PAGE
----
Some sensors are noisier than others. My 7D was noisy at ISO 100 even in normal, well exposed images. One of my 5Dc's is super noisy for long exposure.

Very best,


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Left ­ Handed ­ Brisket
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Oct 28, 2017 06:53 |  #7

Just for clarity here.

LENR, does not really take another picture, it leaves the shutter closed while taking a "black" exposure that is used to subtract out the sensor noise present in the original exposure/photo.


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Steve ­ Sanchez ­ Photography
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Oct 31, 2017 23:41 as a reply to Left Handed Brisket's post |  #8

Oh ok thank you for explaining that.
Steve




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Steve ­ Sanchez ­ Photography
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Oct 31, 2017 23:42 as a reply to MalVeauX's post |  #9

I’m shooting a 7D but I don’t see noise in a normal exposure at 100 iso.




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gremlin75
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Nov 01, 2017 17:04 |  #10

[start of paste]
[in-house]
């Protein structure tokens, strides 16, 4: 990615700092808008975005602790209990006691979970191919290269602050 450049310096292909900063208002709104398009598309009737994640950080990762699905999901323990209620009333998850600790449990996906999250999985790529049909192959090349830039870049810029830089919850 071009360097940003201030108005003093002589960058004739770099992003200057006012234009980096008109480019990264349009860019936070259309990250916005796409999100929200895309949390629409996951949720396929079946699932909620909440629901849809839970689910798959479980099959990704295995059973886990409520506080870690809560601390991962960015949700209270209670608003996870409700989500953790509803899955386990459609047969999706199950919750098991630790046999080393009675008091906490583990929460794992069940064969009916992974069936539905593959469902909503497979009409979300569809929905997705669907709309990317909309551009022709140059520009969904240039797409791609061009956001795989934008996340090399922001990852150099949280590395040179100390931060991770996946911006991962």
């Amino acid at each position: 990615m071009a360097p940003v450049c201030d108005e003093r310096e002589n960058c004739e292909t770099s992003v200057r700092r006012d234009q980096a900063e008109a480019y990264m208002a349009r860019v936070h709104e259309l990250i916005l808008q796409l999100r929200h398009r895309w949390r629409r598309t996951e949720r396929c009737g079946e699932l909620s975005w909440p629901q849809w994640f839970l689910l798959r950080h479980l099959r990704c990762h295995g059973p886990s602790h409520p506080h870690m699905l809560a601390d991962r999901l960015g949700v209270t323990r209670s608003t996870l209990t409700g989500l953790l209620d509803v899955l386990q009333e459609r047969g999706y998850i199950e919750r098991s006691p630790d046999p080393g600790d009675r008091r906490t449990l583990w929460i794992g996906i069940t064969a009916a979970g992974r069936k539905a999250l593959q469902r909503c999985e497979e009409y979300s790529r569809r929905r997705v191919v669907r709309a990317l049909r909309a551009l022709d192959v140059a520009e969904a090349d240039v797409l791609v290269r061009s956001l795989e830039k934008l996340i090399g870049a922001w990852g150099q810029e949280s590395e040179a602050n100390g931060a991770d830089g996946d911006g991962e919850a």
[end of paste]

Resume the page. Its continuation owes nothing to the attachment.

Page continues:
Steve Sanchez Photography wrote in post #18485919 (external link)
I’m shooting a 7D but I don’t see noise in a normal exposure at 100 iso.

Because the "noise" you're seeing is not ISO noise, most likely it's hot pixels.

The longer the exposure the more the sensor heats up causing hot pixels. So it's not actual noise that you're seeing it's just hot pixels.

The long exposure noise reduction takes a second exposure, a black exposure, and compaires the hot pixels from that shot to the hot pixels of the actual photo to get rid of them. The down side is your exposure times are basically doubled with long exposure noise reduction.

The longer the exposure the more likely you are to get "long exposure noise". Long exposure noise can even get wore then ISO noise so it might be better to up your ISO to lower exposure times if you can. Obviously that will depend greatly on what you're shooting and the effect you're going for.




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Steve ­ Sanchez ­ Photography
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Nov 03, 2017 09:32 |  #11

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Here is an image i took last night with LENR ON, what do you guys think?
Thanks
Steve



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Numenorean
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Nov 16, 2017 17:09 |  #12

That's too small of an image to see much noise, but it's a 20 second exposure. The longer you expose, the more noise you will get from the sensor just being on that long. It's not ISO noise - it's caused by the sensor heating up. This is where the long exposure noise reduction helps because it takes another shot to map out those same hot pixels and reduce the amount of noise.


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Grainy Photos in Long Exposure